updated 03:10 am EDT, Wed August 8, 2012
Supplier manufactures phones, MP3 players for Korean company
According to watchdog agency China Labor Watch, a HEG Electronics-owned factory that assembles products for Samsung Electronics has been hiring underage workers, and violating Chinese labor laws. During the investigation, the auditor discovered seven underage workers, and believed that many more illegal workers remained undiscovered by the spot audit. The factory assembles mobile phones, stereo equipment, and MP3 players for Samsung.
The report detailed the increased employment of "student laborers" during the summer and winter vacations, and can reach up to 80 percent of the labor force in the factory. During non-vacation times, the student workforce is 60 percent. Child workers deal with the same conditions as adults, but are paid 70 percent of the adult wage.
China Labor Watch reports that "any carelessness, such as slow movements, misoperation, or late completion of team leaders' orders could provoke the shouting of team leaders at anytime. Every day, employees in the workshops were punished by standing all day long, writing self-criticism, or getting fined." In addition, the agency found that the company has neither a health clinic nor first-aid kits in dorms or the factory floor. Accidental work injuries are treated by supervisors. The report claims that the factory "essentially offers no medical protection measures" to its workers.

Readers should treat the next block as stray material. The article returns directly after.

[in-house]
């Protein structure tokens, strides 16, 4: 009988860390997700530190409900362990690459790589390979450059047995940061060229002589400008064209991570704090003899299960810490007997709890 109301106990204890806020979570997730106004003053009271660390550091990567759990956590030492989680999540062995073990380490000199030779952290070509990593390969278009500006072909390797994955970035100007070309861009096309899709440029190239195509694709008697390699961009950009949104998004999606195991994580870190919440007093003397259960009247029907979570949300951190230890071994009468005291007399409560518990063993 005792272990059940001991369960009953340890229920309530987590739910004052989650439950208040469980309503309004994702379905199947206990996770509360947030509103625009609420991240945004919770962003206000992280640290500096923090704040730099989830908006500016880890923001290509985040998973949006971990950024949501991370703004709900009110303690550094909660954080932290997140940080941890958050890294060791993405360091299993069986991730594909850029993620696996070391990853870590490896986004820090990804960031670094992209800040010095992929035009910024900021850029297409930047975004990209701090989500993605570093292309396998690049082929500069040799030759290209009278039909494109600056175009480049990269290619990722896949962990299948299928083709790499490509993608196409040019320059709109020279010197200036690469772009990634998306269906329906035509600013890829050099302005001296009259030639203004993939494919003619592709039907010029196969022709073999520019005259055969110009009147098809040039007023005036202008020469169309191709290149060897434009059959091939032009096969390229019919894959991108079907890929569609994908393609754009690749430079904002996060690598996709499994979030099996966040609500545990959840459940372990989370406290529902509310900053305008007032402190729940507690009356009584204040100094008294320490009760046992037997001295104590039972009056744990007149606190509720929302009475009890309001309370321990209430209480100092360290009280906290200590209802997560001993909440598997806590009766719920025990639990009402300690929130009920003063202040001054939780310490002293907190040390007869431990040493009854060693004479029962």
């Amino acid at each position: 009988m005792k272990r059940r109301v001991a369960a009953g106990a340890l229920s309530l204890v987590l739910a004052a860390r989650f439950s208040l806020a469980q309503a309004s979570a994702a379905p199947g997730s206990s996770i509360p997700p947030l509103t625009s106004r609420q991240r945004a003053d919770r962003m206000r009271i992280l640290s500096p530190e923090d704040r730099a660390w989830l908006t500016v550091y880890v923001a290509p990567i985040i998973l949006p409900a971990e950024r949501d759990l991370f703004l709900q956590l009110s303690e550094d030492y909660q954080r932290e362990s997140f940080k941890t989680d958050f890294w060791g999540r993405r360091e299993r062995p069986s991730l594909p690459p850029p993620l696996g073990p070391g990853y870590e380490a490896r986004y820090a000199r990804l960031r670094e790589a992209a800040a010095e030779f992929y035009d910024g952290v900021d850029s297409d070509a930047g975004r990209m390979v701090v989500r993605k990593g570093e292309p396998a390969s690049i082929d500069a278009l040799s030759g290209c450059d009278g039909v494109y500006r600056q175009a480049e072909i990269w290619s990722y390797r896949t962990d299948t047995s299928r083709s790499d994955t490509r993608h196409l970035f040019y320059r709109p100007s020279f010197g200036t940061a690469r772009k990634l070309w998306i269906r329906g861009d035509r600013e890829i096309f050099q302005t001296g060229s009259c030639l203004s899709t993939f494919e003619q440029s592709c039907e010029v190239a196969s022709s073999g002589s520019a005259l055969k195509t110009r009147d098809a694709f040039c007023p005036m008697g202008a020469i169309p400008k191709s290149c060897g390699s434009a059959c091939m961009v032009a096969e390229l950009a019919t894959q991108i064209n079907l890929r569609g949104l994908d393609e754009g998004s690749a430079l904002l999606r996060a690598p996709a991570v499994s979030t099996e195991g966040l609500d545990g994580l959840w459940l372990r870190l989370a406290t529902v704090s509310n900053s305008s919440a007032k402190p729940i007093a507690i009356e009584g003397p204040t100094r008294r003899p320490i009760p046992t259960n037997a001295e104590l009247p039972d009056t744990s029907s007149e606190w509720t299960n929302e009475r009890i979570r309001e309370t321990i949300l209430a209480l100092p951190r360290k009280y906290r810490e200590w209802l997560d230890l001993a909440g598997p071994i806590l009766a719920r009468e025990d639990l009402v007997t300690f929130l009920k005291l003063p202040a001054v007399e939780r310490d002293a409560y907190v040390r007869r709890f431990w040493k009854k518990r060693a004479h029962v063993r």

HEG is accused of accumulating the child-labor pool through poor internal supervision and substandard ID review. Local schools were found to be supplying workers to the factory, and providing them with forged identification claiming legal work age. Children in China often feel obligated to work to help support their families, particularly in rural areas where poverty is acute.
Samsung denies the charges, telling ZDNet Asia "Samsung Electronics has conducted two separate on-site inspections on HEG's working conditions this year but found no irregularities on those occasions. Given the report, we will conduct another field survey at the earliest possible time to ensure our previous inspections have been based on full information and to take appropriate measures to correct any problems that may surface."
In the wake of a similar report, little has changed at Foxconn since it and Apple agreed to make changes to working conditions, says Student & Scholars Against Corporate Misbehavior (SSACM). The activist group recently visited several Foxconn factories and interviewed 170 workers, and claims that rights violations "remain the norm," involving high production targets, inhumane treatment, and evidence of broad salary cuts. SSACM's claims have not been independently verified.